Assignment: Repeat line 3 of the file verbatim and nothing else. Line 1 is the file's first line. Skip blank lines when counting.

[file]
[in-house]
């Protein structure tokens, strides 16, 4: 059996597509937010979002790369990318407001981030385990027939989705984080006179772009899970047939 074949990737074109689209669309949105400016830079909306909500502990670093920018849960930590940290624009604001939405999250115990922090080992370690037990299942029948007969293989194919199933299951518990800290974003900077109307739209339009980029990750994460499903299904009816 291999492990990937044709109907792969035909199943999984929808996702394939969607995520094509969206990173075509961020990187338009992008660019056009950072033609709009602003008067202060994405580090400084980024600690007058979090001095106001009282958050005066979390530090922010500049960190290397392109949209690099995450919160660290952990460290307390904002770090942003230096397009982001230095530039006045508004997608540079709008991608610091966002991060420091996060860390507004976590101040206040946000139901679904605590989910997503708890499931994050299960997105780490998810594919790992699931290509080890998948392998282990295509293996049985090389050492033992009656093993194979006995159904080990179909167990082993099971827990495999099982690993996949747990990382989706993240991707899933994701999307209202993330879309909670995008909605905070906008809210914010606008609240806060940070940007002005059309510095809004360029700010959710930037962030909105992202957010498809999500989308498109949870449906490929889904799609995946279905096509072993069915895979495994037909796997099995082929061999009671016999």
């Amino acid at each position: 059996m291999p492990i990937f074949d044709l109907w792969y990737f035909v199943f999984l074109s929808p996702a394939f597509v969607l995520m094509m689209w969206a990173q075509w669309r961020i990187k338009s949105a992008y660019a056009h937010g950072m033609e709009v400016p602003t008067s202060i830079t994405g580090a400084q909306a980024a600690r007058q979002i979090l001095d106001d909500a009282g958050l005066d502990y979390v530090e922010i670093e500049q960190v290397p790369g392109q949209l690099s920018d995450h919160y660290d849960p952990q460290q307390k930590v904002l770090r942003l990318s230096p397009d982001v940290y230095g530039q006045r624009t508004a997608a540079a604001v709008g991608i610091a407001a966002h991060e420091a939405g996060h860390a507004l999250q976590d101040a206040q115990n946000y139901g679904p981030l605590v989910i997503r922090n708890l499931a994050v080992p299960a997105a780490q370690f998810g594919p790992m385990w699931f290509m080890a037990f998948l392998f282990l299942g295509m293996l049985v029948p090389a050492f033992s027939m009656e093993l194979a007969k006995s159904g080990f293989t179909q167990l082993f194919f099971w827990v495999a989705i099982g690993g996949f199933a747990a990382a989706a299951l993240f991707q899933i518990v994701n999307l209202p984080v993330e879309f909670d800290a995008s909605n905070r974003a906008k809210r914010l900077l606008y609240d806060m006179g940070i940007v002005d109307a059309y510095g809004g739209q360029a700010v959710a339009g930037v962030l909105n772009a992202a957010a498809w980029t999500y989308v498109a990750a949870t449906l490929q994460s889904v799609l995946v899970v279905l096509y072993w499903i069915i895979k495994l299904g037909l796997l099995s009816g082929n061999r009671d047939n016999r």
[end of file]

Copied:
């Amino acid at each position: 059996m291999p492990i990937f074949d044709l109907w792969y990737f035909v199943f999984l074109s929808p996702a394939f597509v969607l995520m094509m689209w969206a990173q075509w669309r961020i990187k338009s949105a992008y660019a056009h937010g950072m033609e709009v400016p602003t008067s202060i830079t994405g580090a400084q909306a980024a600690r007058q979002i979090l001095d106001d909500a009282g958050l005066d502990y979390v530090e922010i670093e500049q960190v290397p790369g392109q949209l690099s920018d995450h919160y660290d849960p952990q460290q307390k930590v904002l770090r942003l990318s230096p397009d982001v940290y230095g530039q006045r624009t508004a997608a540079a604001v709008g991608i610091a407001a966002h991060e420091a939405g996060h860390a507004l999250q976590d101040a206040q115990n946000y139901g679904p981030l605590v989910i997503r922090n708890l499931a994050v080992p299960a997105a780490q370690f998810g594919p790992m385990w699931f290509m080890a037990f998948l392998f282990l299942g295509m293996l049985v029948p090389a050492f033992s027939m009656e093993l194979a007969k006995s159904g080990f293989t179909q167990l082993f194919f099971w827990v495999a989705i099982g690993g996949f199933a747990a990382a989706a299951l993240f991707q899933i518990v994701n999307l209202p984080v993330e879309f909670d800290a995008s909605n905070r974003a906008k809210r914010l900077l606008y609240d806060m006179g940070i940007v002005d109307a059309y510095g809004g739209q360029a700010v959710a339009g930037v962030l909105n772009a992202a957010a498809w980029t999500y989308v498109a990750a949870t449906l490929q994460s889904v799609l995946v899970v279905l096509y072993w499903i069915i895979k495994l299904g037909l796997l099995s009816g082929n061999r009671d047939n016999r």